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Paintings, pottery and people: Three friends make one strong gallery

  • Dennis Peterka Press photos by Kate Hayden

  • Lynn Montague

  • Doug Reynolds

  • Dennis Peterka, Lynn Montague and Doug Reynolds Contributed photo

 

By Kate Hayden

khayden@charlescitypress.com

Dennis Peterka, Lynn Montague and Doug Reynolds had been friends for a while before they thought about putting on a gallery show together.

“I’d say 30 years, maybe 25,” Reynolds recalled this past week.

Well, good ideas take time, and this was a good time for the three Waverly artists join forces at the Charles City Arts Center. The show, aptly named “Two Painters and a Potter” juxtapose the pieces by the painters, Peterka and Montague, and Reynolds, the potter. While their work certainly ties elements in together, each artist certainly stands distinct from the others, said Peterka.

“The glazes that Doug has on his pieces maybe resemble the colors (in mine),” said Peterka, who will be showcasing oil landscapes with minimal, gritty colors. “Montague’s work is very, very different. You’ll definitely see a difference between his paintings and my paintings. His are a little more planned out.”

A retired art teacher, Peterka’s style has evolved since he last showed at the Arts Center, over 20 years ago. He first started experimenting with media manipulation over illustration, as he puts it, when he took a break seven years into teaching to pursue his master’s degree. Those first few pieces were heavily abstract, Peterka said, and developed more into the landscapes on display tonight.

“I consider myself to be a process oil painter, I start with something but it ends up as something else most of the time,” he said. “It’s sort of minimal, I don’t have obvious trees or roads. Sort of an abstract landscape look to them. The colors are very earthy, they’re not bright and bold. There’s color in them, but they have more of a dirty quality.”

Peterka’s paintings also feature an open sky or horizon –– “I’m originally from South Dakota, there’s a lot of wide-open skies there,” he said. “Thinking of home, maybe.”

A sense of endlessness also informs Montague’s paintings, but with very different results. The concept stems from a trip he took almost four years ago to Kansas, where, he said, the expanse of the prairie struck him.

“I was very taken by the verticality of the grasses…When I got home I thought, ‘well I should make a little picture about this,’” Montague, also a retired art teacher, said.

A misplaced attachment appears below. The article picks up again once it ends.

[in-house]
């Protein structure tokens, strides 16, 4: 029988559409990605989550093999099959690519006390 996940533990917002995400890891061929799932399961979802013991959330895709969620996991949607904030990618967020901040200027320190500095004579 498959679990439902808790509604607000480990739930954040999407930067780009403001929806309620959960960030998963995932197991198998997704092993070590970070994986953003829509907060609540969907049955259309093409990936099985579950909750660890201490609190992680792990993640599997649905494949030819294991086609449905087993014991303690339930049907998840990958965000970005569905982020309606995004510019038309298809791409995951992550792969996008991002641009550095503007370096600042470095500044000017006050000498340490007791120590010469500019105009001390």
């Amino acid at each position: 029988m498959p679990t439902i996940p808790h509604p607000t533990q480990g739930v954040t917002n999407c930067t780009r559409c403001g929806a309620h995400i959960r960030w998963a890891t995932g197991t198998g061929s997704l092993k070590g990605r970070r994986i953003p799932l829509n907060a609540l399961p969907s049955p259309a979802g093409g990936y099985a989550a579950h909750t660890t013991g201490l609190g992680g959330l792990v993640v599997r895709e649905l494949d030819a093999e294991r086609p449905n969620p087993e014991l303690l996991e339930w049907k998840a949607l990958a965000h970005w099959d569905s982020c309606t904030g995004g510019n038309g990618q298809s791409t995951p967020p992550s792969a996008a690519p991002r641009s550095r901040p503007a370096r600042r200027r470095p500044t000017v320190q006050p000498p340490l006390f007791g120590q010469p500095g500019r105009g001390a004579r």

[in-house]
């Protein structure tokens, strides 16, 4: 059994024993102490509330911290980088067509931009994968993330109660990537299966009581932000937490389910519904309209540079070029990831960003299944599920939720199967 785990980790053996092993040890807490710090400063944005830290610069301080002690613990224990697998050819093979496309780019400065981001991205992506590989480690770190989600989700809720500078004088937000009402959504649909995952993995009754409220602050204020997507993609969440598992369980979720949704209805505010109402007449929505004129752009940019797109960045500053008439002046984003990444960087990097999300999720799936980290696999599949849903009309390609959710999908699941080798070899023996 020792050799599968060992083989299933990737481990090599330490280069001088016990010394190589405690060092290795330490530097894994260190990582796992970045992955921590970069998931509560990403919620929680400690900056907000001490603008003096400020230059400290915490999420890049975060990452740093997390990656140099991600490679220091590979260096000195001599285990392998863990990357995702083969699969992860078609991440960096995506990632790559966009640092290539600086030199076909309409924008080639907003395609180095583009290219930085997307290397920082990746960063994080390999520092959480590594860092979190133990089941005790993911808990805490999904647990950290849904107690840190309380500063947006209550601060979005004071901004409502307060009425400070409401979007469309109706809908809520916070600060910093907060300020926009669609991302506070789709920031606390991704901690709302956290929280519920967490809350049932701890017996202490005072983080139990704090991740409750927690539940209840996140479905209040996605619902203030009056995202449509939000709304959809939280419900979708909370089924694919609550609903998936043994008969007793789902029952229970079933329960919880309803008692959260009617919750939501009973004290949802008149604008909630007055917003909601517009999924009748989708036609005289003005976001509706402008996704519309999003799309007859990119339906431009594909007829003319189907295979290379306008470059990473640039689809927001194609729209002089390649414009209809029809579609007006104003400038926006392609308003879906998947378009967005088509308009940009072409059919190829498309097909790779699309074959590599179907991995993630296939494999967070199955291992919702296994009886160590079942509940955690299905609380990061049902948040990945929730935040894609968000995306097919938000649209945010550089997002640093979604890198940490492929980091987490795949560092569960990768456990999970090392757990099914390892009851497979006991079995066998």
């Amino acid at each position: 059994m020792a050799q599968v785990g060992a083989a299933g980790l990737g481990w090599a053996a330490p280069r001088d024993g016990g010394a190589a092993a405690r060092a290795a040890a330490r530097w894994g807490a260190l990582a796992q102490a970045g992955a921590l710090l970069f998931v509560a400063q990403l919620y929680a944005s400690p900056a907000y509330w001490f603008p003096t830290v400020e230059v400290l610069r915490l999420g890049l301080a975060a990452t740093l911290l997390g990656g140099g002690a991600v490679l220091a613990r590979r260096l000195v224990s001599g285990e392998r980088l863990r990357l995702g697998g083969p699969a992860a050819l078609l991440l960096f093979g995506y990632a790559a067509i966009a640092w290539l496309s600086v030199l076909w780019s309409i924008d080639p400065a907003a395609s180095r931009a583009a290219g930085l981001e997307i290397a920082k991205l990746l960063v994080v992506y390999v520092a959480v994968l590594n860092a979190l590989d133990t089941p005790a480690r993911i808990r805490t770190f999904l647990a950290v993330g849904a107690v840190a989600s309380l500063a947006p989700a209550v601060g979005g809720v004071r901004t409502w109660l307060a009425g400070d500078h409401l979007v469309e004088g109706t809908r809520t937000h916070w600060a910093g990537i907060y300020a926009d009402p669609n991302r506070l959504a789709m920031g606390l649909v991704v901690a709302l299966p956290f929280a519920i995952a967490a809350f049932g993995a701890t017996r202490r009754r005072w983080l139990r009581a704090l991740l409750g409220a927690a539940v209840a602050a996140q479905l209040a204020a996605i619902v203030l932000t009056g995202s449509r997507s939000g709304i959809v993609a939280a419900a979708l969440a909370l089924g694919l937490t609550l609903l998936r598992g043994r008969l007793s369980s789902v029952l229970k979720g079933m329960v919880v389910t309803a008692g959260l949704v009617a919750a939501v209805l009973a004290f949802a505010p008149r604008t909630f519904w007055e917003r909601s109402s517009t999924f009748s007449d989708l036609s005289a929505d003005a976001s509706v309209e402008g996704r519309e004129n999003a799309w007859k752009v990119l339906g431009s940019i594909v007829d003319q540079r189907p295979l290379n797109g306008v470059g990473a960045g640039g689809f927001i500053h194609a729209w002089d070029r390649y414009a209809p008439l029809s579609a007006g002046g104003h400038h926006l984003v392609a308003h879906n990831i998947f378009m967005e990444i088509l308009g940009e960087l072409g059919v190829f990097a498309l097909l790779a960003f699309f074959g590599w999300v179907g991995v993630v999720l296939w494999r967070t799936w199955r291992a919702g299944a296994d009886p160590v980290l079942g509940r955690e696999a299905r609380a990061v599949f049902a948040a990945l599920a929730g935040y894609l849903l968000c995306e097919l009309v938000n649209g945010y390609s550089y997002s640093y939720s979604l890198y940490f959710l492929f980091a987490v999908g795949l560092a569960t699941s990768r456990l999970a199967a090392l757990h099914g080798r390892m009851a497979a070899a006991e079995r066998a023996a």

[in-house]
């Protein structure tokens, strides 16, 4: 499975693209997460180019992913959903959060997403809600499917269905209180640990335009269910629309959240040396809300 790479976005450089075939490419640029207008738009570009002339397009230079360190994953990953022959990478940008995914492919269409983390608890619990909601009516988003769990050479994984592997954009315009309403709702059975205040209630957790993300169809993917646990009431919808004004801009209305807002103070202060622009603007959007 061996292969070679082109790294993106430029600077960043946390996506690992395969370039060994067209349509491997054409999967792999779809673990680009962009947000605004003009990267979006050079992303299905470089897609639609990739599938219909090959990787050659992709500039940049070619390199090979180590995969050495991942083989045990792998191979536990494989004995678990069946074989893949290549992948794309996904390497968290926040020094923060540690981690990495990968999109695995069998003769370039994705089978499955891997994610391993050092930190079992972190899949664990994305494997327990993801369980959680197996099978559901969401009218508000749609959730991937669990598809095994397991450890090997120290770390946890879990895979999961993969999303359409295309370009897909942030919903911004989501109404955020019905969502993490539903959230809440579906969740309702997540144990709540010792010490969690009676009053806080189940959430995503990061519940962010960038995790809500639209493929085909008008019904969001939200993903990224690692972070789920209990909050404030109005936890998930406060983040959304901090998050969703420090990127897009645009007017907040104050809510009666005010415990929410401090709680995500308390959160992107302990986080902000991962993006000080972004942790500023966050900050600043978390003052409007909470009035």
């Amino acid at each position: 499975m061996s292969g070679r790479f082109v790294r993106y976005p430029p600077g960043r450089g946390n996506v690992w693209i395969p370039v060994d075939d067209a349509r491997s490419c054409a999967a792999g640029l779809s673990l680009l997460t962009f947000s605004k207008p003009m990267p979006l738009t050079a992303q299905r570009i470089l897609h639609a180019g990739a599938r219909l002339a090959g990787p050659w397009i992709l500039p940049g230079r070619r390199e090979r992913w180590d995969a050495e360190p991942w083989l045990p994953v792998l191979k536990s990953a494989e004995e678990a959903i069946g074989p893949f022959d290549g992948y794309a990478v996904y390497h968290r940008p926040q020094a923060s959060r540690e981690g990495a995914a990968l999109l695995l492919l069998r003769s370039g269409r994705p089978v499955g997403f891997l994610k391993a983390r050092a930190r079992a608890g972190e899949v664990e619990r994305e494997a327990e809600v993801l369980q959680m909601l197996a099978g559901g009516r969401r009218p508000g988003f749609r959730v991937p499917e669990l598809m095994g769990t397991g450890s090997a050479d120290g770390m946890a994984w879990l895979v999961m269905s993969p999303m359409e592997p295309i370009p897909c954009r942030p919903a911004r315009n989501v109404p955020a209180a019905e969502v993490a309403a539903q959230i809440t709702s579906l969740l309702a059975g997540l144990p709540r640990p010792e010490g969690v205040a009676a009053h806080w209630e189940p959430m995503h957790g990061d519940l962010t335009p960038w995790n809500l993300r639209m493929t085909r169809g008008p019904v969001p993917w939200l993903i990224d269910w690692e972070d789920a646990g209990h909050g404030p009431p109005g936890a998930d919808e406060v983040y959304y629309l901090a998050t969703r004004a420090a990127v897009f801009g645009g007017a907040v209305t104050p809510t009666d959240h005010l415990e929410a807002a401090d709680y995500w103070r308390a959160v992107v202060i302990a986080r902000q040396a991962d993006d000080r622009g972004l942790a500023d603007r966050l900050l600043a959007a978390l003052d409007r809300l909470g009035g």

The first one was too small to really convey the message. So Montague kept working, and slowly started building on the concept.

“Everything that’s on the display is still inspired by the tall grass,” he said. “I don’t think I’m done with it yet… I’m still exploring the idea of just vertical strokes and seeing where that goes.”

Peterka and Montague are former colleagues, having taught together in the Waverly-Shell Rock school district, and became acquainted with Reynolds when a few high school students were looking for bigger challenges at the pottery wheel. Reynolds, who is now teaching pottery classes at the Waterloo Center for the Arts, stepped in to help over the years. He also pitched the idea of the show to the other artists, as just a way to share their work together.

“For me, this is just fun, showing with some fellow artists. It’s just a chance to get together and talk and chat,” Reynolds said. “I really like (how) the community really comes out and support the Arts Center. It’s always fun to take part there.”

Reynolds’ pottery is “really utilitarian”, he said, and gravitates towards earthier colors in his glazes.

“I’m mostly a functional potter, but I have a few abstract wall pieces,” he said. “I really like vase forms, you can introduce flowers or anything like that… I just like that symmetry between the organic materials and the pottery.”

“I really like bowls just because they’re so functional, and people can use them in their everyday life. I like that idea,” he added.

Keeping his art at accessible prices is also important to Reynolds, who often donates pieces to charity causes.

“I try to keep it very simple that people can use, I work fairly fast. Just make nice pottery that is not really expensive, they’re not going to have to mortgage their house for a piece of pottery,” Reynolds said.

Tonight’s reception at the Arts Center will be the first time the three friends have shown exclusively with each other.

“I’m looking forward to seeing what kind of reaction we get,” Peterka said.

It’s also a good chance to get his work in the public eye –– “They get a little tired sitting in the house looking at each other.”

 

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